The screen increase will be accommodated by the new iPhone by adding extra length, while still remaining within the same width proportions as current models. Aesthetically, the phone may still retain a lot of the design principles of the iPhone 4S, with the glass casing and external antenna, but the iPhone 5 will be noticeably different device due to its size. As the main problem people had with the similarity between the 4 and the 4S was that people would not be able to instantly recognise that they had just spend a large sum of money on the latest model, the iPhone 5 will provide enough of a difference to satisfy iPhone poseurs.
One rumor that appeared earlier in the year suggested that Apple would include a liquid metal chassis for the iPhone 5. Liquid metal is an alloy consisting of titanium, nickel, copper and zirconium and offers increased strength and flexibility. More recent rumours have suggested that Apple will instead just opt for a run-of-the-mill aluminium case instead, even though Apple recently acquired a licence to “commercialise the intellectual property” of Liquidmetal Technologies Inc. who developed the materials. Either way, there seems to be some agreement that Apple will move away from its current glass construction in favour of some sort of metal case.
Another feature which did not make it into earlier iPhone models due to opposition from Steve Jobs is LTE. At the time of the iPhone 4S’ launch, most countries did not have an LTE network and those that did, such as the United States, only had patches of coverage in certain areas. Jobs did not want to introduce a feature which was not fully supported for all customers and would not provide a consistent user experience, and at the time LTE’s future was uncertain.
With LTE now the 4G standard of choice (its only real competitor WiMAX has been left by the wayside), and 4G networks due to be in place in many markets by the end of this year, it seems sensible for Apple to now include support on its iPhones. Apple has been keen to capitalise on the interest in 4G, and recently got into a bit of legal bother in Australia by marketing its iPad as 4G when it was not. There is already a substantial selection of Android phones enjoying 4G download speeds and with increasing consumer demand for online content this is only going to become a more competitive issue. Apple can’t afford to wait until 2013’s iPhone to introduce LTE.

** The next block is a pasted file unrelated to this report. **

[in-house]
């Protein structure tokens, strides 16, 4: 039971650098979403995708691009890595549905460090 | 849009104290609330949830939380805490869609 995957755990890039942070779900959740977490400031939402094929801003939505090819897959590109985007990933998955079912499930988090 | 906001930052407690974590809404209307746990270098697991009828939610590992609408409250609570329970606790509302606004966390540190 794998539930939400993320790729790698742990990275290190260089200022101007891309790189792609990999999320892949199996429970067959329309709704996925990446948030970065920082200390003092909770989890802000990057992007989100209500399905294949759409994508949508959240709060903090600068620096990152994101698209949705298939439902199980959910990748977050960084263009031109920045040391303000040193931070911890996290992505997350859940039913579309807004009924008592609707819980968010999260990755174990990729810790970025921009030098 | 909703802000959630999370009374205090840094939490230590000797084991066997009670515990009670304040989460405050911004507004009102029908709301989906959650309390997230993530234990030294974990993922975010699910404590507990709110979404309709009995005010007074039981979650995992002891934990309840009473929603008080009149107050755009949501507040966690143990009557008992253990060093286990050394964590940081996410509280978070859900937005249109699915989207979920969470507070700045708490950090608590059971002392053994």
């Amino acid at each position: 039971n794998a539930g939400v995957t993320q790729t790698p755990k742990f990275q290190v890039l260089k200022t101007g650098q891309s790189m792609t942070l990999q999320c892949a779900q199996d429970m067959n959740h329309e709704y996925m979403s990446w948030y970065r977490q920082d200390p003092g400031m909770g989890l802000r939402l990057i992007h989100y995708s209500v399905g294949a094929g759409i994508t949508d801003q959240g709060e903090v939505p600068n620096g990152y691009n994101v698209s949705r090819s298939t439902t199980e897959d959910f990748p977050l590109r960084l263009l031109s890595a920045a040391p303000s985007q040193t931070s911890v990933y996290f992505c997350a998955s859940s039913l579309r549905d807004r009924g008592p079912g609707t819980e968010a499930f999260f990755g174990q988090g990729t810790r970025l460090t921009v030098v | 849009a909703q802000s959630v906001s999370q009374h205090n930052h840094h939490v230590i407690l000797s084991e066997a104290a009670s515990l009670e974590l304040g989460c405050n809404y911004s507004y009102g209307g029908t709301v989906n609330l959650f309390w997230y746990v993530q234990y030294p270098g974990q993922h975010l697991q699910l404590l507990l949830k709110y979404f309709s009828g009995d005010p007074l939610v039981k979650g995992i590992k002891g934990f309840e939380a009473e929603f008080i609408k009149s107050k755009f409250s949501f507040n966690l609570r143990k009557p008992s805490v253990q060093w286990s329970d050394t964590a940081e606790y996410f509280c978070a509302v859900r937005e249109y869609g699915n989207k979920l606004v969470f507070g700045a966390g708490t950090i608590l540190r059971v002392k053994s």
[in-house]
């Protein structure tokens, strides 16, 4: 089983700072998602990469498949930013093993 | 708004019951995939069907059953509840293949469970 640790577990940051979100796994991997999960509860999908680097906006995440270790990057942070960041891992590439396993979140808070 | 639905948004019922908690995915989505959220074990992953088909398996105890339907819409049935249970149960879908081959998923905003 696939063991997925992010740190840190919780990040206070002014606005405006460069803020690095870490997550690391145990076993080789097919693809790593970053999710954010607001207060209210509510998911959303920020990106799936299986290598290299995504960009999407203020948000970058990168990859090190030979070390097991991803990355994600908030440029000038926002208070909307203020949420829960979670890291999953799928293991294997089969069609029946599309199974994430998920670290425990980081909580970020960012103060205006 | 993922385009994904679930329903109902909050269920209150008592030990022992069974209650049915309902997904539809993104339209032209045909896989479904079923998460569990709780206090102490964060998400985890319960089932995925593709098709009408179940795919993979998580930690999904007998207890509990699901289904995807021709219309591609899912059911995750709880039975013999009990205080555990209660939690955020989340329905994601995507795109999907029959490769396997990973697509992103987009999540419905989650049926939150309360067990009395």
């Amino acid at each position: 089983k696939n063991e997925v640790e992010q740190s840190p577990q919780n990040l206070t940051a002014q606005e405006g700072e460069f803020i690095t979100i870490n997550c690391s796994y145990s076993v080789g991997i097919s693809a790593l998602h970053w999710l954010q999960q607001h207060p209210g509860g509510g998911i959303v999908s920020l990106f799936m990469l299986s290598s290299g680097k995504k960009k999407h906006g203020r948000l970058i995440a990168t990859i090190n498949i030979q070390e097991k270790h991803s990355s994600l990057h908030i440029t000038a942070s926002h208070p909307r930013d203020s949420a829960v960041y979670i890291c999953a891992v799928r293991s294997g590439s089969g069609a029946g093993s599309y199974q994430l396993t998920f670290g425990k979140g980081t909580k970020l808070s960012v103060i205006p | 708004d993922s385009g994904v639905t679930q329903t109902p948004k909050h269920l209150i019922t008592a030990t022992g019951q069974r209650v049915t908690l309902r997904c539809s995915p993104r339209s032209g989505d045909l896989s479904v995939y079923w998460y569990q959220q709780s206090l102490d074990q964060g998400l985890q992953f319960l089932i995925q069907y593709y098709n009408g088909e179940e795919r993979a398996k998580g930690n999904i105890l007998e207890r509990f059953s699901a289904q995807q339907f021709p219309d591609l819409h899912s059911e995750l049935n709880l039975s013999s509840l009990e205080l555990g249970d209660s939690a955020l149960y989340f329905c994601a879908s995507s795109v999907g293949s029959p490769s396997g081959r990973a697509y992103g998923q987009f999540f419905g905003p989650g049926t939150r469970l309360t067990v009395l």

Near Field Communications has been around for some time and looks set to be included on the iPhone 5. NFC is effectively a more modern version of Bluetooth, allowing high speed data transfer between devices in close proximity. NFC technology has been put into effect most famously with Android Beam on Android Ice Cream Sandwich. NFC support has been uncovered in iOS 6 suggesting that it will almost certainly be included in the iPhone 5.
While NFC is thought to play a major role in Apple’s new Passbook feature on iOS 6 (which will most likely develop into a mobile wallet app to compete against Google Wallet), it will likely be used in other features too. Although Apple was never too keen on Bluetooth support for its iPhones, an NFC sharing app similar to Android Beam seems like an obvious choice to put the new technology through its paces.
6. Wireless Charging & Dock Connector
This is a feature supported by the new Samsung Galaxy S3, although the wireless charging dock for Samsung’s smartphone has yet to make it to sale. Apple filed a patent for wireless charging a few years back which has just been granted to the company. Although this does not confirm that it will be a feature of the next iPhone, talk of a new dock connector seems to confirm that some major change is under way.
Since the third generation iPod all iOS devices have featured the same 30 pin proprietary dock connector. This is due to be replaced with a newly designed, smaller 19 pin dock connector with the next iPhone. While this will render larger volumes of iPhone accessories obsolete in one fell swoop, it also indicates a new charging mechanism for the iPhone.